Daniel Brooks is rebuilding his football career at OU

Tony Brooks didn't want his son, Daniel Brooks, to long jump Mar. 7, 2012. Something about it felt wrong to him.
He found himself driving to the meet to urge his son not to participate in the long jump portion of the Rockdale Relays in his native Rockdale, Texas.
Once at the meet, Tony asked his son not to jump, but his son wanted to compete. Brooks wanted to test himself and the limits of his athletic ability, the same ability that earned him a scholarship to Oklahoma as 5-foot-9, 165-pound running back.
So they came to an agreement: Brooks would take just one of his three allotted long jumps at the meet.
"That's all it took was one jump," Tony Brooks said.
Brooks won the meet with his first attempt, setting the winning mark at 21 feet, 3 inches, but he landed awkwardly after his jump and immediately felt his right knee go numb. He didn't hear the anterior cruciate ligament or the lateral collateral ligament in his knee pop.
Others told him they did.
"It was numbness and a sharp pain, and the pain just picked up," Brooks said. "It was agonizing."
The injury shocked Brooks. He looked to his father to console him and hoped it wasn't the end of his college football career, a career that hadn't yet started.
"A lot people outside of my town thought I'd never play again," Brooks said.
Brooks notified Oklahoma coach Bob Stoops soon after the injury occurred. At first, Brooks said he wondered if Stoops would admonish him for not taking care of himself, for jeopardizing his career.
That simply wasn't the case. Stoops assured Brooks and his father that his place on the team was safe, and the best thing he could do for the Sooners, for himself, was to become healthy again.
The Brooks family arranged for the OU medical staff to repair Daniel's injured knee, and he began working with Oklahoma's athletic trainers in a rehab program as soon as he arrived on campus.
While most of the team prepared for the 2012 competition, Brooks focused on the process of rebuilding his knee and his psyche.
As a prep senior, he was a highly sought after running back and a three-star recruit. He was a running back with speed, a trait coaches can't teach.
While winning the 2011 3A Texas state 100-meter dash title with a time of 10.61, he finished third in the 100-meter hurdles and sixth in the 300-meter hurdles, but it was during football season that he showed his prodigious ability.
He finished his senior football season at Calhoun High School with 1,305 yards and 11 touchdowns on just 96 carries. He rushed for more than 3,000 yards in his final two seasons of high school ball.
In a span of four months, he'd gone from the focal point of an offense to being relegated to the bench on injury reserve.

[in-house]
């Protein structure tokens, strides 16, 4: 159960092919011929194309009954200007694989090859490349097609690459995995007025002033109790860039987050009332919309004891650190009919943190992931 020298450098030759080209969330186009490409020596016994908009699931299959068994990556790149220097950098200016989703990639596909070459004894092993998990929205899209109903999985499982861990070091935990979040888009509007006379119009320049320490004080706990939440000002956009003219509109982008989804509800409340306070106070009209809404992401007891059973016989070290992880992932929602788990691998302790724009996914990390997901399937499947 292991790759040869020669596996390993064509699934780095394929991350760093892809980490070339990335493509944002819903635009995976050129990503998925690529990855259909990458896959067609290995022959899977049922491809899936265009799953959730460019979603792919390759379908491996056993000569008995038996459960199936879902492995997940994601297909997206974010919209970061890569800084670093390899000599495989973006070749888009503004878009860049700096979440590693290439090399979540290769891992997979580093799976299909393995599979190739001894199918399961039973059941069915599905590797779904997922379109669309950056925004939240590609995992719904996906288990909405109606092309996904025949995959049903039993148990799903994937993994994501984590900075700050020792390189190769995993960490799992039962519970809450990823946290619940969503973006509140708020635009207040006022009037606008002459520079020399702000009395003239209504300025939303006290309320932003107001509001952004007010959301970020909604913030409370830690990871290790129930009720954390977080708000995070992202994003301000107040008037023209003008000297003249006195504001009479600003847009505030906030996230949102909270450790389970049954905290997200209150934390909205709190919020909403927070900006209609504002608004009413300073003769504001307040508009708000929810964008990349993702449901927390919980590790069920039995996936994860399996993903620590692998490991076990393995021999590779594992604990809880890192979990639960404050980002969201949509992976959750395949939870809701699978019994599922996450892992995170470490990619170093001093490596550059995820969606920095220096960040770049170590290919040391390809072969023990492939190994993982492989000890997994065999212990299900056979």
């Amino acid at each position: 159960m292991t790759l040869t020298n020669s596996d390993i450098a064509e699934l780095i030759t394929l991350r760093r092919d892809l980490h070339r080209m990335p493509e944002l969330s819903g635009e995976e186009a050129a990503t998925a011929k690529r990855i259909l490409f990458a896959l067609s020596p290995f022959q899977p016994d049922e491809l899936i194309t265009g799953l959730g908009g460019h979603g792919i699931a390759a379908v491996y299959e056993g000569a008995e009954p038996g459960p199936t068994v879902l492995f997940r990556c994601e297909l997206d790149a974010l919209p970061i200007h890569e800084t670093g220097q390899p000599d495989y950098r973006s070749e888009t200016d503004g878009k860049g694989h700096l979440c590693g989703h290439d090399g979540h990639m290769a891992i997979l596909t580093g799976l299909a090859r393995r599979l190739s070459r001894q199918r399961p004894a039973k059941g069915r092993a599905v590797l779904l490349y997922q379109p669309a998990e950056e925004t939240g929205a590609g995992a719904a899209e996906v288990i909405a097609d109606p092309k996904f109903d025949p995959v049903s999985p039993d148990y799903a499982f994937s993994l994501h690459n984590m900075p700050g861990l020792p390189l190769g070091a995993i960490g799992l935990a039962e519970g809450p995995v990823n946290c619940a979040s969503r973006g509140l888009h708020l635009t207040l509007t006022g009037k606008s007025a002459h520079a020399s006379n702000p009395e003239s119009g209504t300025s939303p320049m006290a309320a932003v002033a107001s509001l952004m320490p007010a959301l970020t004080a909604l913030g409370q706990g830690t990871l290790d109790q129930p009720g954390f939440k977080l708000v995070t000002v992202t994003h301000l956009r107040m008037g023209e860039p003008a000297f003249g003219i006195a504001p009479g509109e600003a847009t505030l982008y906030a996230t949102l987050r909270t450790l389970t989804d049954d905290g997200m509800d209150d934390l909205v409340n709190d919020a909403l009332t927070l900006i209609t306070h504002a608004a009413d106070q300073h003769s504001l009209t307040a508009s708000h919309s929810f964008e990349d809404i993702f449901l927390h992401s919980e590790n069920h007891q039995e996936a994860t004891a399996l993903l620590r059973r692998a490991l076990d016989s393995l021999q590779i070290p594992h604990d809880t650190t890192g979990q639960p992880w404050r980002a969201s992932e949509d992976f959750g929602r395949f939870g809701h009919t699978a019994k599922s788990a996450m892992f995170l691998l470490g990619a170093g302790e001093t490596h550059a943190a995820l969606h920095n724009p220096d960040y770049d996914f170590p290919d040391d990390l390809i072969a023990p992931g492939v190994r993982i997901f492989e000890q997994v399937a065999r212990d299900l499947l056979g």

"It kind of hurt," Brooks said. "I couldn't go out there how I was with my moves, my quickness. I couldn't do a lot.
"I was out all summer, all fall. I was rehabbing. I couldn't run the ball. I couldn't showoff my abilities, and what I'm capable of."
He watched most of the 2012 season from the sidelines. He basked in the atmosphere created by the fans at Memorial Stadium on fall Saturday afternoons and yearned to be out on the field carrying the football.
Brooks said he's received phone calls from Ryan Broyles and Jamaal Charles throughout his rehab process to encourage him, while Eric Striker and Alex Ross are among those he's leaned on at OU to help keep his spirits high.
Tony wanted his son to be happy, and he knew playing football would do just that. It hurt him too to know his son was being deprived of the game.
"It's a little unusual not to see him out on the field because ever since he played - I coached him way back in Pee Wee football and all those things," Tony said. "He's always been one of the standout players."
By Bedlam week last season, Oklahoma's doctors and trainers believed Brooks had made a recovery sufficient enough to allow him to suit out for OU's practices, and by the time Oklahoma played Texas A&M in the AT&T Cotton Bowl Classic, he was told he could participate in contact drills.
He was ecstatic to finally return to the field, and he's participating fully in OU's spring practices. He said his speed isn't back to the pace it once was, but he believes it will be if he keeps pushing.
Brooks said he finds himself constantly stretching and performing squats to reestablish his range of motion and to break scar tissue around his knee.
"It'll probably take me, I'd say, a year and a half to two years to get back to 100 percent," Brooks said. "I'm still a step slow from when I came here."
He might be a step slow, but he's fast enough to have played some defense for the first time since November 2011. Brooks said cornerbacks coach Bobby Jack Wright asked if he wouldn't mind playing in the secondary, and he did Tuesday afternoon.
"A lot of them called me a natural out there," Brooks said. "I hadn't played DB in so long. I gotta get the technique down.
"My passion is running back, but wherever I can get on the field and show my ability and help the team out, help the coaches, it's what I'm gonna do."
A move for Brooks to the defense is by no means finalized, but it's clear Oklahoma is giving Brooks every opportunity to earn a chance to play this fall. That's all Brooks is asking.
He simply wants to compete.